Benefits of Telehealth in Australia

 With technology introducing changes in the healthcare system, we explore the benefits of telehealth in an Australian climate.


1. Increased Access to Healthcare

Australia has a huge rural population. Approximately 31% of Australians live in regional or remote areas. For these individuals, having access to regular health checks is difficult. Telehealth allows for remote patient monitoring through home-based technology. As a result, patients in communities with limited access to healthcare can have the same access to health monitoring as patients in other areas.

2. Identify Problems Early

Telehealth can be used as a preventative strategy, to assist indiviudals in establishing and maintaining health.

It can also assist in the early detection of potential problems, as it monitors changes over time and is able to identify when measurements differ from the baseline.“Chronic diseases cause patient health to deteriorate slowly – it doesn’t happen overnight. So if telehealth systems can catch the deterioration early, it can prompt earlier intervention,” Dr Rajiv Jayasena.

3.  Saves Time and Money

About half of all Australians have a chronic disease, and around 20% have at least two. Expenditure on health in Australia was estimated to be $6,846 per Australian in 2014-15.

Telehealth cannot replace a doctor, however it can assist individuals in identifying when they need to see a doctor and reduce the visits required for chronic care management.

Telehealth can prevent emergency room visits, hospitalisations and re-admissions. It also reduces the amount of travel and work time lost due to doctor visits. The combined impact is a reduction in the cost of healthcare.

A study by CSIRO predicted that technology could save the Australian health system $3 billion per year. Their study gave patients access to a telehealth monitoring device with videoconferencing capabilities, messaging features, and the delivery of questionnaires. Depending on the health status of each participant, the device monitored ECG, heart rate, spirometry, blood pressure, oxygen saturation, body weight, body temperature and gluecose. The results indicated that there was a reduction in the number of visits to GPs and specialists, tests and procedures performed, hospital admissions and length of stay.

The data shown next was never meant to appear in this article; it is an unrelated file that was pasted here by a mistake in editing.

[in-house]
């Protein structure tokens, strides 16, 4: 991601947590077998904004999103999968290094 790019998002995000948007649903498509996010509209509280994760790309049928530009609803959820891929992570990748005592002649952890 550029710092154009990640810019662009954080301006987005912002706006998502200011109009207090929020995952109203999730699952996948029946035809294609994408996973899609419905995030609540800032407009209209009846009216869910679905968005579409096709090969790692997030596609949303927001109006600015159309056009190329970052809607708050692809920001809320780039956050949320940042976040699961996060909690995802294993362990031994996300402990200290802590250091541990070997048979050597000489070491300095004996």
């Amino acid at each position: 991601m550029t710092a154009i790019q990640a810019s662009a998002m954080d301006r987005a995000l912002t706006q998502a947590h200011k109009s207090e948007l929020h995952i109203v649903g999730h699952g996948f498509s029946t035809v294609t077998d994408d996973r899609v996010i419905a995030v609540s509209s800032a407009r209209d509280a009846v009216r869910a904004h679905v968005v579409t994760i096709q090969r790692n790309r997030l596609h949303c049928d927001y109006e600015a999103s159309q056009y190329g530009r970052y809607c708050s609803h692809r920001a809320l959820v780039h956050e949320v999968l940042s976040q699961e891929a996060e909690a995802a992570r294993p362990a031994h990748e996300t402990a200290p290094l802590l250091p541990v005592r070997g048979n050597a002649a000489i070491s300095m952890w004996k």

4. Peace of Mind

Most of us do not have specialised medical knowledge. Continuous health monitoring by a trained professional can be a huge weight off our shoulders, especially if we are one of the 50% with chronic disease or 20% with multiple chronic disease.

“Telehealth gives me a sense of reassurance to know somebody is keeping a check on me every day.” (The Nursing Times)

In a study by Integrated Living and the Department of Health, a 70 year-old participant was prevented from having a hearth attack. After noting changes in her vital health signs, the telehealth provider called her GP who got her to hospital immediately. This is one example of how telehealth provides peace of mind – there is assistance in non-emergencies, such as reminders to take medication, and in emergencies, knowing there will be a response if there is a deviation from your baseline recordings.

5. Transparency Between Providers

Telehealth technology has the capacity to increase transparency across providers. Depending on how it is set up, it has the potential for healthcare providers to have access to profiles of patients to learn about a patients health and history. Providers may be able to send updates to the telehealth provider to ensure a patients profile is up-to-date with changes as they happen and increase collaboration between all providers involved in the care of a patient.

For an example of the upcoming telehealth technology in Western Australia, please click here or read the article.

Send this to a friend